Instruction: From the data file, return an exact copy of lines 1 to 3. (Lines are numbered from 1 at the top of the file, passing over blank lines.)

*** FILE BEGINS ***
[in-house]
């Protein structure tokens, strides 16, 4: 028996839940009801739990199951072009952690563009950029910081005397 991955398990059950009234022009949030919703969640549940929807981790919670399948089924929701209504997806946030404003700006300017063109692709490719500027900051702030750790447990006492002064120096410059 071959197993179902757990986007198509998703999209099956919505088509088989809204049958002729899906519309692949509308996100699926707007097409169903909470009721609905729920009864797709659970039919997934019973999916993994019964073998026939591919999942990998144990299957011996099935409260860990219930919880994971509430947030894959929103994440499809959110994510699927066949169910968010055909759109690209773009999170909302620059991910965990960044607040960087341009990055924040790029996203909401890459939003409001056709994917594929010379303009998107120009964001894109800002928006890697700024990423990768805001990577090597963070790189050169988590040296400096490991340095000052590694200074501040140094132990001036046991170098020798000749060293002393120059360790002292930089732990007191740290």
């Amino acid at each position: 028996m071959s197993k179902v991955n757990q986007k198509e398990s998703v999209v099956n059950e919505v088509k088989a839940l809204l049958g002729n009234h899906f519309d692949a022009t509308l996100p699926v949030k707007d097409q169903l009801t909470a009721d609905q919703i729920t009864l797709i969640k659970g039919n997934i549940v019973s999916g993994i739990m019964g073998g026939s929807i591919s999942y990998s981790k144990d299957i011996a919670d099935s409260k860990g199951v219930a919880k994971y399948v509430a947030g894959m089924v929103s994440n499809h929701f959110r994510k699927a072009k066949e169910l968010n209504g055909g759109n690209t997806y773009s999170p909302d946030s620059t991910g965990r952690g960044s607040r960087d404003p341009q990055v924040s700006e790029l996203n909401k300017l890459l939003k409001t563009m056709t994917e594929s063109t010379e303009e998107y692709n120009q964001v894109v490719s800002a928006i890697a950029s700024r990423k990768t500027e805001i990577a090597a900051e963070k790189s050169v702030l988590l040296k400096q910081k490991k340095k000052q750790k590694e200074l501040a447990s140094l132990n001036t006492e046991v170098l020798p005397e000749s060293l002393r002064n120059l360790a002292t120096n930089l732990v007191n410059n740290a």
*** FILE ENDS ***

[in-house]
């Protein structure tokens, strides 16, 4: 028996839940009801739990199951072009952690563009950029910081005397 991955398990059950009234022009949030919703969640549940929807981790919670399948089924929701209504997806946030404003700006300017063109692709490719500027900051702030750790447990006492002064120096410059 071959197993179902757990986007198509998703999209099956919505088509088989809204049958002729899906519309692949509308996100699926707007097409169903909470009721609905729920009864797709659970039919997934019973999916993994019964073998026939591919999942990998144990299957011996099935409260860990219930919880994971509430947030894959929103994440499809959110994510699927066949169910968010055909759109690209773009999170909302620059991910965990960044607040960087341009990055924040790029996203909401890459939003409001056709994917594929010379303009998107120009964001894109800002928006890697700024990423990768805001990577090597963070790189050169988590040296400096490991340095000052590694200074501040140094132990001036046991170098020798000749060293002393120059360790002292930089732990007191740290």
């Amino acid at each position: 028996m071959s197993k179902v991955n757990q986007k198509e398990s998703v999209v099956n059950e919505v088509k088989a839940l809204l049958g002729n009234h899906f519309d692949a022009t509308l996100p699926v949030k707007d097409q169903l009801t909470a009721d609905q919703i729920t009864l797709i969640k659970g039919n997934i549940v019973s999916g993994i739990m019964g073998g026939s929807i591919s999942y990998s981790k144990d299957i011996a919670d099935s409260k860990g199951v219930a919880k994971y399948v509430a947030g894959m089924v929103s994440n499809h929701f959110r994510k699927a072009k066949e169910l968010n209504g055909g759109n690209t997806y773009s999170p909302d946030s620059t991910g965990r952690g960044s607040r960087d404003p341009q990055v924040s700006e790029l996203n909401k300017l890459l939003k409001t563009m056709t994917e594929s063109t010379e303009e998107y692709n120009q964001v894109v490719s800002a928006i890697a950029s700024r990423k990768t500027e805001i990577a090597a900051e963070k790189s050169v702030l988590l040296k400096q910081k490991k340095k000052q750790k590694e200074l501040a447990s140094l132990n001036t006492e046991v170098l020798p005397e000749s060293l002393r002064n120059l360790a002292t120096n930089l732990v007191n410059n740290a």